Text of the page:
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Over the years, cyberpunk tales and sci-fi series have featured characters with cybernetic vision—most recently Star Trek Discovery’s Lieutenant Keyla Detmer and her ocular implants. In the real world, restoring “natural” vision is still a complex puzzle, though researchers at UC Santa Barbara are developing a smart prosthesis that provides cues to the visually impaired, much like a computer vision system talks to a self-driving car.
Today, over 10 million people worldwide are living with profound visual impairment, many due to retinal degeneration diseases. Ahead of this week’s Augmented Humans International Conference, we spoke with Dr. Michael Beyeler, Assistant Professor in Computer Science and Psychological & Brain Sciences at UCSB, who is forging ahead with synthetic sight trials at his Bionic Vision Lab and will be presenting a paper at the conference.
Dr. Beyeler, we spokewe spoke in 2019, and you’re about to present an update at Augmented Humans 2021. Your new paper, Deep Learning-Based Scene Simplification for Bionic VisionDeep Learning-Based Scene Simplification for Bionic Vision, argues that artificial vision, rather than sight restoration is the way forward, right?[MB] One appeal of bionic eye technologies is that these devices are being designed for people who have been blinded by degenerative disease of the eye as well as injury or trauma to the visual cortex. In other words, they have been able to see for the better part of their lives, but due to an accident or a hereditary disease they have lost their vision, and perhaps want it back.
This is why researchers are talking about the goal of “restoring” vision. However, as we learn more about how the brain distributes its computations across different brain areas, it becomes clear that in order to truly restore “natural” vision, we would need to develop technologies that can interact with tens or hundreds of thousands of individual neurons across different brain areas. This might be possible one day, but at present seems out of reach. In fact, current retinal implants have been shown to provide only “finger-counting” levels of vision. People can differentiate light from dark backgrounds and see motion, but their vision is blurry and often hard to interpret.
Which is where your research comes in?[MB] Right. Instead of focusing on one day restoring “natural” vision (which is a noble but perhaps close-to-impossible task), we might be better off thinking about how to create “practical” and “useful” artificial vision now. We have a real opportunity here to tap into the existing neural circuitry of the blind and augment their visual senses much, like Google Glass or the Microsoft HoloLens. In this new work that we are presenting, we are taking the first step. We can make things appear brighter the closer they get or use computer vision to highlight important objects in the scene.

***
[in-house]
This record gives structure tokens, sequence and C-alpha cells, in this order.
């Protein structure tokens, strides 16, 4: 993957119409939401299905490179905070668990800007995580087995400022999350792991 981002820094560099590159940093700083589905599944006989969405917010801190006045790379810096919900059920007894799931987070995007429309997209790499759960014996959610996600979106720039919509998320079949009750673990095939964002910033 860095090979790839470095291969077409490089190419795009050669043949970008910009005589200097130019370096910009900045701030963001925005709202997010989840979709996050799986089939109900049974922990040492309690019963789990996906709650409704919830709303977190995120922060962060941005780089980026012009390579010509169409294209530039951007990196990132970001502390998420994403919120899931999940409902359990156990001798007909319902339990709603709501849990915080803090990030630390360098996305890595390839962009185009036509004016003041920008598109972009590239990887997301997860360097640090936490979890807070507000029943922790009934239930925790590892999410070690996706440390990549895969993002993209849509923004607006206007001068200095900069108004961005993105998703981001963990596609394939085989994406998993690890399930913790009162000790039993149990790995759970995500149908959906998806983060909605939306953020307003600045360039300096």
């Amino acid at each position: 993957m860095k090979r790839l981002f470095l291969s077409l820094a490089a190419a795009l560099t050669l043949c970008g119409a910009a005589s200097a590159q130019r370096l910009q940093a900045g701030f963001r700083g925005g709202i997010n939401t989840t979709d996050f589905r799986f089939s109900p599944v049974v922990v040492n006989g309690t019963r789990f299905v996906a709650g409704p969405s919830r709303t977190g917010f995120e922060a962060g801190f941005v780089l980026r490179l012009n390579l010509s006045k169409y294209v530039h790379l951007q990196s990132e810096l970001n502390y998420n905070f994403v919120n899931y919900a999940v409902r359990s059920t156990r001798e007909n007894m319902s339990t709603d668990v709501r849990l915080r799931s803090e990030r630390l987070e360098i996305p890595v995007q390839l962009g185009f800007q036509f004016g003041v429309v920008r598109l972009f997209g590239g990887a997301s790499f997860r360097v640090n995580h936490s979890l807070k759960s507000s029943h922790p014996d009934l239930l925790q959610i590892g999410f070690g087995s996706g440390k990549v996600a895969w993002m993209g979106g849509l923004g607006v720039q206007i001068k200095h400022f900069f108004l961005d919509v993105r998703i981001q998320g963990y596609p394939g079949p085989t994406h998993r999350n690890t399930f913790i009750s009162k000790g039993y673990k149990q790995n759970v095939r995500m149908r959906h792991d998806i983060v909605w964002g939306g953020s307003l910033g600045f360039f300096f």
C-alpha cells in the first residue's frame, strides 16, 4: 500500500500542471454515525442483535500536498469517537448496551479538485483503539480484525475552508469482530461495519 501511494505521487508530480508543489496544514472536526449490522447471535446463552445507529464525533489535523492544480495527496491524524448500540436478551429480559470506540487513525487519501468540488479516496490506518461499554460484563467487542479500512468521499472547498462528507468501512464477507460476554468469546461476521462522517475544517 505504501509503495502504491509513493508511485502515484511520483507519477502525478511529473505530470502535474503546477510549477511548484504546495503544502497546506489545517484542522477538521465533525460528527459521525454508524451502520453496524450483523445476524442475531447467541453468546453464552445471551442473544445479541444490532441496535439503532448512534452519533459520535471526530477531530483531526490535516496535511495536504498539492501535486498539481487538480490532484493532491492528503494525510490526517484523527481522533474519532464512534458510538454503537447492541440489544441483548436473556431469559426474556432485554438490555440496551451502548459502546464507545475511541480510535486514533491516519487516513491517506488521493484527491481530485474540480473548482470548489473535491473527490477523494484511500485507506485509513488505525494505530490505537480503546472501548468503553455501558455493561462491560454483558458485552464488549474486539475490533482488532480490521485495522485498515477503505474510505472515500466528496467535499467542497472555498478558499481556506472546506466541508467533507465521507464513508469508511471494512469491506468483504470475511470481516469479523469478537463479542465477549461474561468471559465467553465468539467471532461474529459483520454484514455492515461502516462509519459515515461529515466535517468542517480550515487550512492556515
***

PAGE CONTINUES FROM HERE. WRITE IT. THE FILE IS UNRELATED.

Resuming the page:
In the future, these visual augmentations could be combined with GPS to give directions, warn users of impending dangers in their immediate surroundings, or even extend the range of “visible” light with the use of an infrared sensor (think bionic night-time vision). Once the quality of the generated artificial vision reaches a certain threshold, there are a lot of exciting avenues to pursue.
Does this take your work further—or away from—the field of neuroengineering and into a combination of software development, hardware, biomimicry, and AR?[MB] It is taking us further into a cross-disciplinary endeavor that will probably require skills from neuroscience, engineering, and computer science. But to be honest, this is exactly where I think the field should go. Why not take advantage of all the recent breakthroughs in machine learning and computer vision? We have the opportunity to build a smart prosthesis that provides real-time augmentations, much like people currently think about HMD-based AR.
In your new paper, you describe deploying state-of-the-art computer vision algorithms for image processing and building out computational models to simulate prosthetic vision.[MB] This work is really a first step in the direction of developing a smart prosthesis. The problem boils down to the fact that the vision provided by current (and near-future devices) is very limited. We might soon have devices with thousands of electrodes, but some of my previous research has shown that more electrodes does not necessarily mean more “pixels.” When we turn on a single electrode in the implant, patients do not report seeing pixels. Rather they see blurry shapes, such as streaks, blobs, and wedges.
Doesn’t sound optimum.[MB] No, it’s fair to say that patients are not going to see in 4K any time soon. It’s going to be more like playing Pong on the Atari while your reading glasses are fogging up.